More than £100 million of Whitehall contracts have been awarded for Brexit-related professional services since the referendum, new research shows.
Analysis firm Tussell said 85 contracts, including for consultancy, IT, research and legal services have been granted since June 23 2016.
The report, compiled for the BBC, showed contracts awarded by the Cabinet Office accounted for nearly three-quarters of the total (£77.4 million), while the Department for Environment, Food and Rural Affairs had offered the most contracts with 19.
The highest value Brexit-related contracts were for consultancy services – with 28 contracts issued worth £91.7 million – while spending on IT contracts was worth £10.2 million.
Gus Tugendhat, the founder of Tussell, told the BBC: “Even in the best of circumstances, the civil service alone would never have had sufficient capacity to pull off a project like Brexit in the time available.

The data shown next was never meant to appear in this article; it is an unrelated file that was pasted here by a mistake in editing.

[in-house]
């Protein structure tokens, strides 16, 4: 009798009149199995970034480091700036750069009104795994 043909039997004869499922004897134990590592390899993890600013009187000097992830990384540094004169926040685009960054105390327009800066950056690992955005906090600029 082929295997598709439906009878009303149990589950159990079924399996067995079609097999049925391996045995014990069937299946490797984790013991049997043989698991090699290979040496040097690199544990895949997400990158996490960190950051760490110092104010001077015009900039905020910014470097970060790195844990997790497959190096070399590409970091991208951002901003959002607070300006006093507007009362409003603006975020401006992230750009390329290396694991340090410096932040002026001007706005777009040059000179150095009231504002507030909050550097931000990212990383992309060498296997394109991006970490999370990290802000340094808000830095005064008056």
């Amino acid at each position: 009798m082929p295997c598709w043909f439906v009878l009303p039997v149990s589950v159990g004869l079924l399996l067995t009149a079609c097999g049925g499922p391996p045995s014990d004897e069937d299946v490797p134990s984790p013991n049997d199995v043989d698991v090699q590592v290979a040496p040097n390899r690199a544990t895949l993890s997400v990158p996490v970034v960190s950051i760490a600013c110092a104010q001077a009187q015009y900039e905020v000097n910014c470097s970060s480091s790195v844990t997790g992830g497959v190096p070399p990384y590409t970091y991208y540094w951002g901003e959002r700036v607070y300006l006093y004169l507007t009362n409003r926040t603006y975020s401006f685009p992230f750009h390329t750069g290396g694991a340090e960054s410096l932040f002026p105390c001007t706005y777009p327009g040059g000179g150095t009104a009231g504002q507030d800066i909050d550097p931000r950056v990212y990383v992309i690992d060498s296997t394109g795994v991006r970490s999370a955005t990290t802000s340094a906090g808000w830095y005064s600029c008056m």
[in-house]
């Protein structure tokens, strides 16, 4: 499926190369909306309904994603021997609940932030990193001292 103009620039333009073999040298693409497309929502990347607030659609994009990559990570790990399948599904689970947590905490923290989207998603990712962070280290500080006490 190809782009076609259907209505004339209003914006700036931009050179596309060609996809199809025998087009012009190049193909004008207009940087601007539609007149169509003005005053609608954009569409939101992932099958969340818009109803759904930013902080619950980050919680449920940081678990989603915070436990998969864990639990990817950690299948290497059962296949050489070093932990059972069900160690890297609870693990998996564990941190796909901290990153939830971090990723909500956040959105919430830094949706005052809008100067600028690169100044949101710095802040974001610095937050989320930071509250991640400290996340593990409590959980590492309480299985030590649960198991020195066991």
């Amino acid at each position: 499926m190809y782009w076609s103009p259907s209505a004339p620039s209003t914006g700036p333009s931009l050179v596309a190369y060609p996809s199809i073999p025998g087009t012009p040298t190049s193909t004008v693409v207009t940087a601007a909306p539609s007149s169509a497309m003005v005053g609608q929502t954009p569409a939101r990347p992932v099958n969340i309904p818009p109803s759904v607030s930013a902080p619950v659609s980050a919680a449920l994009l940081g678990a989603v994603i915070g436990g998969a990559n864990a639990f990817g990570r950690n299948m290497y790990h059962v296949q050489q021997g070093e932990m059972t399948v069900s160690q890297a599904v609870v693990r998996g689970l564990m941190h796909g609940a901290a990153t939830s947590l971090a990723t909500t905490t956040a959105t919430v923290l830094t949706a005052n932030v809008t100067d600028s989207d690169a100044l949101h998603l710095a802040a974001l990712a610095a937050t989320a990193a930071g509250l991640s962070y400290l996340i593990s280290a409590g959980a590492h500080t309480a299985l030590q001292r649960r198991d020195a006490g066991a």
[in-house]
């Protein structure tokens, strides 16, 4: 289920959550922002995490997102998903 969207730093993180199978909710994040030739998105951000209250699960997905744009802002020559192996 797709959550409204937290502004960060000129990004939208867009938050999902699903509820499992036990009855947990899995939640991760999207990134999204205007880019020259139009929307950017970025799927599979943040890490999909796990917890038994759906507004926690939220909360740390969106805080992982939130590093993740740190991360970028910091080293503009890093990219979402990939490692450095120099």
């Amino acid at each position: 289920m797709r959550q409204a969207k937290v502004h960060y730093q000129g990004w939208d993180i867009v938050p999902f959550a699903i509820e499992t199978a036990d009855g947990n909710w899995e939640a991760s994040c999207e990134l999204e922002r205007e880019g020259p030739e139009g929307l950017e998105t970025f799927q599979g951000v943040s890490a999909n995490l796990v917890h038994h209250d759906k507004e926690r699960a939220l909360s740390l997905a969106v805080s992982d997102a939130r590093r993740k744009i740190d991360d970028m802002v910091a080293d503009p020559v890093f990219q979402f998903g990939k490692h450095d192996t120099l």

“Due to the sheer breadth of issues the government is having to grapple with, it was pragmatic to engage the expertise of consultants – even if it is has led to extra cost for the public sector and a windfall for consulting firms.”
Contracts for Brexit-related research accounted for just over £4 million of the spend, with the report noting “many smaller bodies are worried about the impacts of Brexit, including Visit Britain, the BFI, and local councils across the country”.
A government spokesperson said: “It is standard for government departments to draw on the advice of external specialists.
“The whole of government is preparing for the UK to make an orderly and successful exit from the European Union, and we are equipping ourselves with the right people and the right skills across government to make this happen.”